Do Virtual Offices Help Reduce Overtime?

LOS ANGELES—The average American puts in more than a month and a half of overtime a year—just by answering calls and e-mails at home. So says a new survey from Good Technology. What role does the virtual office play in this issue?

The survey of U.S. working adults sponsored by Good Technology reveals that more than 80 percent of people continue working when they have left the office—for an average of seven extra hours each week—almost another full day of work. That's a total of close to 30 hours a month or 365 extra hours every year. They're also using their cell phones to mix work and their personal life in ways never seen before.

So, are virtual offices an enabler of this behavior or do virtual offices help curb this behavior? In other words, how do virtual offices fit into this issue of working overtime? It’s hard to be precise, but the survey does offer some clues.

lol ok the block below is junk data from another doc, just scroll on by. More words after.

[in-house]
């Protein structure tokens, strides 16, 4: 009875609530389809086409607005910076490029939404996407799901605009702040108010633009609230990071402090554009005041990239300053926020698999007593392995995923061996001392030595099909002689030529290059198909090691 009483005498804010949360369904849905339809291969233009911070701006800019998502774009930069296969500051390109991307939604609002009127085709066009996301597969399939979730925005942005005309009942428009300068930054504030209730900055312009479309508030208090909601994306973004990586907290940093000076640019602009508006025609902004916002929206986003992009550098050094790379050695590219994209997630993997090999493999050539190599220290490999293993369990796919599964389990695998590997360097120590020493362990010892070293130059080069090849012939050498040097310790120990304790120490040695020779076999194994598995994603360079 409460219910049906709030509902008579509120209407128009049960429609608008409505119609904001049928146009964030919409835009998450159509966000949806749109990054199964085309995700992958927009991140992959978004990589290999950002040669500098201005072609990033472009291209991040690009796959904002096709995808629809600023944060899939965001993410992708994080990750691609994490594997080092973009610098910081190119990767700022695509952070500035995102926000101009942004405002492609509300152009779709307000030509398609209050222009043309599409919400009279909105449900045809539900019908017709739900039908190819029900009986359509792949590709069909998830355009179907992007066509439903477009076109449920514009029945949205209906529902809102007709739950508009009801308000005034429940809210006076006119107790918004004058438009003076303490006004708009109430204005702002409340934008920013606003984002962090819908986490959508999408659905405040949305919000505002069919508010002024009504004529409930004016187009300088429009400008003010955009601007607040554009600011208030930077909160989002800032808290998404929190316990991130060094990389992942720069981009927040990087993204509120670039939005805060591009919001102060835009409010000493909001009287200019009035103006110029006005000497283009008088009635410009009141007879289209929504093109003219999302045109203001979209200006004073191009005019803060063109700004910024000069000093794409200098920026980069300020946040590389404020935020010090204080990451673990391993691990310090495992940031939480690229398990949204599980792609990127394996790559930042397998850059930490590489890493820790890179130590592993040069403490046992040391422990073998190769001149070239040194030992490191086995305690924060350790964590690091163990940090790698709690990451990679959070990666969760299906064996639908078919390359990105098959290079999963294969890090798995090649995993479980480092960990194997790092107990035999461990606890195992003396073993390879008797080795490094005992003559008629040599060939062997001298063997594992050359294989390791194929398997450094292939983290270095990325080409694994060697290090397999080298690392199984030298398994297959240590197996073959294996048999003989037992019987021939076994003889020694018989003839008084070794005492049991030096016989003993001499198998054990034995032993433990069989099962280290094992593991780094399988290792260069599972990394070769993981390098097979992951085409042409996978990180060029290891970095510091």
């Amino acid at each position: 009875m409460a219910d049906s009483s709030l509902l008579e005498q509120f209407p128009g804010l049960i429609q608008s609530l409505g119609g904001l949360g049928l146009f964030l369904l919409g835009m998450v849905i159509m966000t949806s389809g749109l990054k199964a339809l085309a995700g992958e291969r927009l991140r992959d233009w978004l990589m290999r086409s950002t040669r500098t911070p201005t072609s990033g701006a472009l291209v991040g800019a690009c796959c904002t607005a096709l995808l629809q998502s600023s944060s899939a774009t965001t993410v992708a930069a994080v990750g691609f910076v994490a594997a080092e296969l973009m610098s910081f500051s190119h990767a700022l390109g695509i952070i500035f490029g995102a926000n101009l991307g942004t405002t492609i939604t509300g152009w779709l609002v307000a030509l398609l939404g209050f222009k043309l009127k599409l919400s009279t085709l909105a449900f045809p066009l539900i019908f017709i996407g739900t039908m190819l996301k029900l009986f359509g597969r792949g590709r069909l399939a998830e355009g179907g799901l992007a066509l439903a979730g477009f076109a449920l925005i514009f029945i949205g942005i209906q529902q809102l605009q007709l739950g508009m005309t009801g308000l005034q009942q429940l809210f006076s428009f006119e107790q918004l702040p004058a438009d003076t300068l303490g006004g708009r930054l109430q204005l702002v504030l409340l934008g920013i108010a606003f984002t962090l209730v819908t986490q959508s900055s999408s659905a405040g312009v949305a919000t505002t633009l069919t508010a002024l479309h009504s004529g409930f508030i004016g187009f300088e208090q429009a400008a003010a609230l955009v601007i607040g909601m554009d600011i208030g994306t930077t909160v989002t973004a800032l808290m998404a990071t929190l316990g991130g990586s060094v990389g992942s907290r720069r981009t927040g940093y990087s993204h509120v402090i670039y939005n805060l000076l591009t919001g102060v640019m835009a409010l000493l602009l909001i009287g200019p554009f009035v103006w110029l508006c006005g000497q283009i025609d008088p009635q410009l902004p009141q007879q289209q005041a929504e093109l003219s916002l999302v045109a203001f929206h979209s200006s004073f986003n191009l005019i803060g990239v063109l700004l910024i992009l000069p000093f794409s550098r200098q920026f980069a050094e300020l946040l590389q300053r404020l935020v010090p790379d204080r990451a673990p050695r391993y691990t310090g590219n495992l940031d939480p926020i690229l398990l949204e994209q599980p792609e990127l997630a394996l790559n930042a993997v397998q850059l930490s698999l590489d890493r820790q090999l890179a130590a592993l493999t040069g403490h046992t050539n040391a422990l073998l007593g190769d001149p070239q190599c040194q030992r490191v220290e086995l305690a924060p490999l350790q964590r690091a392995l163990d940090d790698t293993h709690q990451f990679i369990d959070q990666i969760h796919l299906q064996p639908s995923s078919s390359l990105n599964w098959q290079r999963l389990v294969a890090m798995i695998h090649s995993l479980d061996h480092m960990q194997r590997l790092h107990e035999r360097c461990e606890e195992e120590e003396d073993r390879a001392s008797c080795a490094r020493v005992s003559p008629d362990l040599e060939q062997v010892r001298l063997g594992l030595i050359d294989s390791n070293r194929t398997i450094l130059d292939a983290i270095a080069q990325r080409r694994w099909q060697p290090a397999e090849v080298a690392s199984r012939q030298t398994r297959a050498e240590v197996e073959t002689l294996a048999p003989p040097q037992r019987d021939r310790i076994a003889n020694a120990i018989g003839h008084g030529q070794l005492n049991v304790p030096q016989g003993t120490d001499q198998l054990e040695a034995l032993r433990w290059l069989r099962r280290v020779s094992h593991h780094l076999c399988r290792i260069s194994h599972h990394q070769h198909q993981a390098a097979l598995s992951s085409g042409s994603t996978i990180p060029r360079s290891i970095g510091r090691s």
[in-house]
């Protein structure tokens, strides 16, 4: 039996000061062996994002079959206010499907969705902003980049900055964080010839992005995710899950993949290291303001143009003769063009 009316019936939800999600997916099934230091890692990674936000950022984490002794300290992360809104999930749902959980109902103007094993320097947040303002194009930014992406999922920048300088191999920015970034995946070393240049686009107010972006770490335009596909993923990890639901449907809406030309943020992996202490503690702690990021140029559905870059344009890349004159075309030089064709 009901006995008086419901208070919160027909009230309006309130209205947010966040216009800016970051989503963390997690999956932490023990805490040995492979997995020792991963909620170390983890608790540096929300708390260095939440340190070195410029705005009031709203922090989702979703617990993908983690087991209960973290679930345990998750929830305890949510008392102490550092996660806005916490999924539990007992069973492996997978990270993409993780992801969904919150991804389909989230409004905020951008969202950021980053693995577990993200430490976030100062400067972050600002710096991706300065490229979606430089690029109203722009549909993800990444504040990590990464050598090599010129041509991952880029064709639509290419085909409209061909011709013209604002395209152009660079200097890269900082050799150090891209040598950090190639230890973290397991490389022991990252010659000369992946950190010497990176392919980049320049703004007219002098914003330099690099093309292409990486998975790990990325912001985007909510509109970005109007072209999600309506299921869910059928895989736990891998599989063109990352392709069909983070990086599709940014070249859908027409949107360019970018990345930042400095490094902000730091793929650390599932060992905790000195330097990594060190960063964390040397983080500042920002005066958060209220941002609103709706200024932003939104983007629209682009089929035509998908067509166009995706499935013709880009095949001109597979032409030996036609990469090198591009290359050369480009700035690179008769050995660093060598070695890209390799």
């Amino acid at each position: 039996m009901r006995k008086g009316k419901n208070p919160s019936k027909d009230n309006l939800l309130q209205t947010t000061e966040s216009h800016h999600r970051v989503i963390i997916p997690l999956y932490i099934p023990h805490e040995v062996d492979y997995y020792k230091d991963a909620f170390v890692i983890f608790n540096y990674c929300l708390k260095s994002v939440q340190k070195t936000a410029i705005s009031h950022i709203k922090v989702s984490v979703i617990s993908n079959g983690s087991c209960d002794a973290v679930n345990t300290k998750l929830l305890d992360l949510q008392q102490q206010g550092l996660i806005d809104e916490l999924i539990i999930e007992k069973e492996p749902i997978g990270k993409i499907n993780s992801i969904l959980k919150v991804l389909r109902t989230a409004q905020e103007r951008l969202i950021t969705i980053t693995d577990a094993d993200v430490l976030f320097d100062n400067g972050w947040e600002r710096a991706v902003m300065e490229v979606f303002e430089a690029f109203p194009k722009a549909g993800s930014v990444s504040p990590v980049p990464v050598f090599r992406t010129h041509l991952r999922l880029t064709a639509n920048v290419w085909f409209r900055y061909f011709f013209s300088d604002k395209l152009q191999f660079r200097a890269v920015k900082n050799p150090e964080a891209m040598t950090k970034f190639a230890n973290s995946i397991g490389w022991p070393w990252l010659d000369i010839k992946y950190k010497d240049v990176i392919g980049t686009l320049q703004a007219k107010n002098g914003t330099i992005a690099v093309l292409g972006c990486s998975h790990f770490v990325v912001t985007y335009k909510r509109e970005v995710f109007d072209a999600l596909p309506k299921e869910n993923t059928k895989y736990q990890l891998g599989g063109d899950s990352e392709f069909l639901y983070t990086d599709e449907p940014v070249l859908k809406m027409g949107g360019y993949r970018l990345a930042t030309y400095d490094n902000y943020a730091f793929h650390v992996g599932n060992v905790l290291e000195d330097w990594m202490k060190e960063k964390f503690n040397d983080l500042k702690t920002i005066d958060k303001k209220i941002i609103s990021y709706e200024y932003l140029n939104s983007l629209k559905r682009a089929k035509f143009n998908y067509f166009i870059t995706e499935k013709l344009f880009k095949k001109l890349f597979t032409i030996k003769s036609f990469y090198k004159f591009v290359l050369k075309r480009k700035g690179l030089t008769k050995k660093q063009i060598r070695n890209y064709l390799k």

While 60 percent use their cell phones to mix their work and personal life simply to stay organized, almost half feel they have no choice because their customers demand quick replies.

Another 31 percent of respondents admit to continuing to work at home as they find it hard to “switch off.” Half of Americans can't even put their phone down while in bed, as they read or respond to work emails after climbing under the covers.

"In today's 'always on' mobile environment, secure access to corporate e-mail and apps is a 'must have' vs. a 'nice to have' for nearly all companies,” says John Herrema, senior vice president of Corporate Strategy for mobile security software company Good Technology.

“While most of our customers believe their employees do work more hours as a result of this accessibility, they also appreciate and welcome the enhanced work-life balance that comes when employees have more freedom and choice to get work done whenever and wherever they need to—whether that's in the office, on the road, or while sitting in the stands at a child's baseball game."

As I see it, the moral of the story is that virtual offices don’t necessary cause people to work more overtime. They are already working over time. Virtual offices, rather, help people find more work-life balance in the midst of overtime.


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